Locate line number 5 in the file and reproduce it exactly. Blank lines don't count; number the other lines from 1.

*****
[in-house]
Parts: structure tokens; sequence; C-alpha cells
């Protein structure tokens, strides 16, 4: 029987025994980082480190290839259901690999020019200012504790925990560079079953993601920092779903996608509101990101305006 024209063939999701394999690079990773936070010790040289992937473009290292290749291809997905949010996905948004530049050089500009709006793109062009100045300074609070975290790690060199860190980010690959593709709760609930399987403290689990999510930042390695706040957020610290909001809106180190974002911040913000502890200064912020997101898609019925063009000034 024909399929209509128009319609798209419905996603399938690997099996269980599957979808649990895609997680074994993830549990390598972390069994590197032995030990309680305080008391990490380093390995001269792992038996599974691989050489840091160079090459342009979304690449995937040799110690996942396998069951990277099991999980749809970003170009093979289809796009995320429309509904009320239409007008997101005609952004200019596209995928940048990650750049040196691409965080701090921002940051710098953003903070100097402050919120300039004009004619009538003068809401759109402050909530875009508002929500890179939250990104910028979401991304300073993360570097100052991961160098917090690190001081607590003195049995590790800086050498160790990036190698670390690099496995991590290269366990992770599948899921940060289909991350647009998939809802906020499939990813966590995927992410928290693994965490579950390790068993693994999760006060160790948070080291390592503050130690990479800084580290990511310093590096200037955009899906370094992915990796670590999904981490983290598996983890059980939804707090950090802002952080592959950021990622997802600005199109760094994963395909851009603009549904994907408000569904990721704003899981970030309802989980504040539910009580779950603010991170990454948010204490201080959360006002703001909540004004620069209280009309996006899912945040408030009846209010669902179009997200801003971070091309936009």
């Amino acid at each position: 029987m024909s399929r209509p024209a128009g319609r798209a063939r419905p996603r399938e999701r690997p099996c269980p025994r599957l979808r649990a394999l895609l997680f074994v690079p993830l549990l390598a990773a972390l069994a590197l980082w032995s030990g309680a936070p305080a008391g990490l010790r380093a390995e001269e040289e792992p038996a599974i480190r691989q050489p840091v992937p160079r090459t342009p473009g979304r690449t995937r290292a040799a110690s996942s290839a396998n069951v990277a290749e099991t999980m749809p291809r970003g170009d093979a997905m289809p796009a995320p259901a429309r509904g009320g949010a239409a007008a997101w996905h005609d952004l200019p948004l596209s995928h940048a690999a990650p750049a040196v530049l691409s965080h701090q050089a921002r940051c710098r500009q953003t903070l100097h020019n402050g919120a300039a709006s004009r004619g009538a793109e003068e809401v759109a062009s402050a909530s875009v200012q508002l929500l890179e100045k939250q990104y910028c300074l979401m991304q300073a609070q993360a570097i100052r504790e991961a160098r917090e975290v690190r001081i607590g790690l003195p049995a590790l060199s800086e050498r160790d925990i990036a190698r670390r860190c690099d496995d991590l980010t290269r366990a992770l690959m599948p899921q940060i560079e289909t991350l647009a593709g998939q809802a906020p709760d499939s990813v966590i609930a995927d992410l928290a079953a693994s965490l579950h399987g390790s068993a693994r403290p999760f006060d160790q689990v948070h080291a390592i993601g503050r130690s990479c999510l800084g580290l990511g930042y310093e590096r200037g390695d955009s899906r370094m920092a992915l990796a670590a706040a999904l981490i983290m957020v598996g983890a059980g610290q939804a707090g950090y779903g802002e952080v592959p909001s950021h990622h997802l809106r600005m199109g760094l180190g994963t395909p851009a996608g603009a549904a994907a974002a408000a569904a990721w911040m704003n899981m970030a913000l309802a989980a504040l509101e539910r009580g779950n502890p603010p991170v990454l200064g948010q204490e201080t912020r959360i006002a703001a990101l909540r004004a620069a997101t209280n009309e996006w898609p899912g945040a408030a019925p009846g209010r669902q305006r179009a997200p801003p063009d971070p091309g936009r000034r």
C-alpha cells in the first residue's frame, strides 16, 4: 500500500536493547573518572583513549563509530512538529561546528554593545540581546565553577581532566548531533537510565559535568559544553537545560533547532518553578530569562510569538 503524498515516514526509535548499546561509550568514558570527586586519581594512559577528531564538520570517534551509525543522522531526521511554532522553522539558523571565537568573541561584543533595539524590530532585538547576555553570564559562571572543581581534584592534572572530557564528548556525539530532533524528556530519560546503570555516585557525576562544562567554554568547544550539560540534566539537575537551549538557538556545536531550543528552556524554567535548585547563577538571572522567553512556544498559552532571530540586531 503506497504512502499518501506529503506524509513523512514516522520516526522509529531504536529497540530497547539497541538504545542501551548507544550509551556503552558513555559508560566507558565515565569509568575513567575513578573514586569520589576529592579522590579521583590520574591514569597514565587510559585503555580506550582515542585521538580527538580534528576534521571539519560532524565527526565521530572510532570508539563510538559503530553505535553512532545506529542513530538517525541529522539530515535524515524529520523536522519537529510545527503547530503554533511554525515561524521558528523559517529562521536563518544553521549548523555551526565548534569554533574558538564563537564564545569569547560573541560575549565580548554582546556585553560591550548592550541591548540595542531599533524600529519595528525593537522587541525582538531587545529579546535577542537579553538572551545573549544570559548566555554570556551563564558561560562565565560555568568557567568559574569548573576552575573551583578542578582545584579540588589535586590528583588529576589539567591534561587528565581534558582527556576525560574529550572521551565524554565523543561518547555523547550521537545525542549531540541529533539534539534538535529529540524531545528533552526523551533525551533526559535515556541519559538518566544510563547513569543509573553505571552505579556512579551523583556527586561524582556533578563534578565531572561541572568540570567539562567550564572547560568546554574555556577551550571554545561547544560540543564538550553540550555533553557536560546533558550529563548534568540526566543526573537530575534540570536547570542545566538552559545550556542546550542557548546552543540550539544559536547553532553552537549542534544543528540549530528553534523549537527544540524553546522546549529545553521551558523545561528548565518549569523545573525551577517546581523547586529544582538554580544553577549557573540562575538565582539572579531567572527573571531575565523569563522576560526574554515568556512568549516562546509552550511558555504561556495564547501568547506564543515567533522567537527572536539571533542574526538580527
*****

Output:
C-alpha cells in the first residue's frame, strides 16, 4: 500500500536493547573518572583513549563509530512538529561546528554593545540581546565553577581532566548531533537510565559535568559544553537545560533547532518553578530569562510569538 503524498515516514526509535548499546561509550568514558570527586586519581594512559577528531564538520570517534551509525543522522531526521511554532522553522539558523571565537568573541561584543533595539524590530532585538547576555553570564559562571572543581581534584592534572572530557564528548556525539530532533524528556530519560546503570555516585557525576562544562567554554568547544550539560540534566539537575537551549538557538556545536531550543528552556524554567535548585547563577538571572522567553512556544498559552532571530540586531 503506497504512502499518501506529503506524509513523512514516522520516526522509529531504536529497540530497547539497541538504545542501551548507544550509551556503552558513555559508560566507558565515565569509568575513567575513578573514586569520589576529592579522590579521583590520574591514569597514565587510559585503555580506550582515542585521538580527538580534528576534521571539519560532524565527526565521530572510532570508539563510538559503530553505535553512532545506529542513530538517525541529522539530515535524515524529520523536522519537529510545527503547530503554533511554525515561524521558528523559517529562521536563518544553521549548523555551526565548534569554533574558538564563537564564545569569547560573541560575549565580548554582546556585553560591550548592550541591548540595542531599533524600529519595528525593537522587541525582538531587545529579546535577542537579553538572551545573549544570559548566555554570556551563564558561560562565565560555568568557567568559574569548573576552575573551583578542578582545584579540588589535586590528583588529576589539567591534561587528565581534558582527556576525560574529550572521551565524554565523543561518547555523547550521537545525542549531540541529533539534539534538535529529540524531545528533552526523551533525551533526559535515556541519559538518566544510563547513569543509573553505571552505579556512579551523583556527586561524582556533578563534578565531572561541572568540570567539562567550564572547560568546554574555556577551550571554545561547544560540543564538550553540550555533553557536560546533558550529563548534568540526566543526573537530575534540570536547570542545566538552559545550556542546550542557548546552543540550539544559536547553532553552537549542534544543528540549530528553534523549537527544540524553546522546549529545553521551558523545561528548565518549569523545573525551577517546581523547586529544582538554580544553577549557573540562575538565582539572579531567572527573571531575565523569563522576560526574554515568556512568549516562546509552550511558555504561556495564547501568547506564543515567533522567537527572536539571533542574526538580527